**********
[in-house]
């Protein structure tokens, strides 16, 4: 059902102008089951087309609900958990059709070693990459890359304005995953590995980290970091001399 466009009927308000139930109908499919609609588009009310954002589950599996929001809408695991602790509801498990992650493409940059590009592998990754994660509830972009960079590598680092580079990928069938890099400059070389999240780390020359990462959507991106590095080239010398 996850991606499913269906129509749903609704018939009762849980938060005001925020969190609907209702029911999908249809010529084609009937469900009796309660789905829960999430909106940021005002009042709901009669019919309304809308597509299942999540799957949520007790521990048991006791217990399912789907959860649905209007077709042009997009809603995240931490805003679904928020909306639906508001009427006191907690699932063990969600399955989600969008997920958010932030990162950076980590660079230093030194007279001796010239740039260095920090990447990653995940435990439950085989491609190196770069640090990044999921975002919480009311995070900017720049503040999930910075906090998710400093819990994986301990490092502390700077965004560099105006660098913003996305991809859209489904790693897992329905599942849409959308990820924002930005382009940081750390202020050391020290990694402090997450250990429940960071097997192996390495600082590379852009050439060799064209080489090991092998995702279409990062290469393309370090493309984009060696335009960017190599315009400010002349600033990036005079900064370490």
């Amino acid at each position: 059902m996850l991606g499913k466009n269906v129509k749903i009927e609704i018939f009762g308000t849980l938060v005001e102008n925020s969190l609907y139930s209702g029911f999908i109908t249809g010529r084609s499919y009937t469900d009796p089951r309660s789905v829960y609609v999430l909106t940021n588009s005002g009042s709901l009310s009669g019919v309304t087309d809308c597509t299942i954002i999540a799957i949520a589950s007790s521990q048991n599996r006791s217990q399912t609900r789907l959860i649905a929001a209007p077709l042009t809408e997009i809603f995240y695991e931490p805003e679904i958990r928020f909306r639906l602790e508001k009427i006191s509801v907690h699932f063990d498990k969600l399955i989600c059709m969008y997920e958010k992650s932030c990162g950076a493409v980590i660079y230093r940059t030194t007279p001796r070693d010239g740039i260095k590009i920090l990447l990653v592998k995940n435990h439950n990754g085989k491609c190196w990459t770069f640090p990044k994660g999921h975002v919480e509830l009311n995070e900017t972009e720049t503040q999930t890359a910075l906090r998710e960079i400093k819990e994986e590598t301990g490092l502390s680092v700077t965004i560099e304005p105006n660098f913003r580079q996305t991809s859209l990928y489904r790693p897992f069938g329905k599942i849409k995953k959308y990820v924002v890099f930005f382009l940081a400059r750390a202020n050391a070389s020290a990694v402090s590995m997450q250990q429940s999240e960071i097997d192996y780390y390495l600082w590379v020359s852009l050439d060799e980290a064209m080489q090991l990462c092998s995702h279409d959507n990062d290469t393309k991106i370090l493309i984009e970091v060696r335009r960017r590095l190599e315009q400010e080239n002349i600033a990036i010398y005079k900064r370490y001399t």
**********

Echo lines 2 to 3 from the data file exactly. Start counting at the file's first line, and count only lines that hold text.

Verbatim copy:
């Protein structure tokens, strides 16, 4: 059902102008089951087309609900958990059709070693990459890359304005995953590995980290970091001399 466009009927308000139930109908499919609609588009009310954002589950599996929001809408695991602790509801498990992650493409940059590009592998990754994660509830972009960079590598680092580079990928069938890099400059070389999240780390020359990462959507991106590095080239010398 996850991606499913269906129509749903609704018939009762849980938060005001925020969190609907209702029911999908249809010529084609009937469900009796309660789905829960999430909106940021005002009042709901009669019919309304809308597509299942999540799957949520007790521990048991006791217990399912789907959860649905209007077709042009997009809603995240931490805003679904928020909306639906508001009427006191907690699932063990969600399955989600969008997920958010932030990162950076980590660079230093030194007279001796010239740039260095920090990447990653995940435990439950085989491609190196770069640090990044999921975002919480009311995070900017720049503040999930910075906090998710400093819990994986301990490092502390700077965004560099105006660098913003996305991809859209489904790693897992329905599942849409959308990820924002930005382009940081750390202020050391020290990694402090997450250990429940960071097997192996390495600082590379852009050439060799064209080489090991092998995702279409990062290469393309370090493309984009060696335009960017190599315009400010002349600033990036005079900064370490």
């Amino acid at each position: 059902m996850l991606g499913k466009n269906v129509k749903i009927e609704i018939f009762g308000t849980l938060v005001e102008n925020s969190l609907y139930s209702g029911f999908i109908t249809g010529r084609s499919y009937t469900d009796p089951r309660s789905v829960y609609v999430l909106t940021n588009s005002g009042s709901l009310s009669g019919v309304t087309d809308c597509t299942i954002i999540a799957i949520a589950s007790s521990q048991n599996r006791s217990q399912t609900r789907l959860i649905a929001a209007p077709l042009t809408e997009i809603f995240y695991e931490p805003e679904i958990r928020f909306r639906l602790e508001k009427i006191s509801v907690h699932f063990d498990k969600l399955i989600c059709m969008y997920e958010k992650s932030c990162g950076a493409v980590i660079y230093r940059t030194t007279p001796r070693d010239g740039i260095k590009i920090l990447l990653v592998k995940n435990h439950n990754g085989k491609c190196w990459t770069f640090p990044k994660g999921h975002v919480e509830l009311n995070e900017t972009e720049t503040q999930t890359a910075l906090r998710e960079i400093k819990e994986e590598t301990g490092l502390s680092v700077t965004i560099e304005p105006n660098f913003r580079q996305t991809s859209l990928y489904r790693p897992f069938g329905k599942i849409k995953k959308y990820v924002v890099f930005f382009l940081a400059r750390a202020n050391a070389s020290a990694v402090s590995m997450q250990q429940s999240e960071i097997d192996y780390y390495l600082w590379v020359s852009l050439d060799e980290a064209m080489q090991l990462c092998s995702h279409d959507n990062d290469t393309k991106i370090l493309i984009e970091v060696r335009r960017r590095l190599e315009q400010e080239n002349i600033a990036i010398y005079k900064r370490y001399t």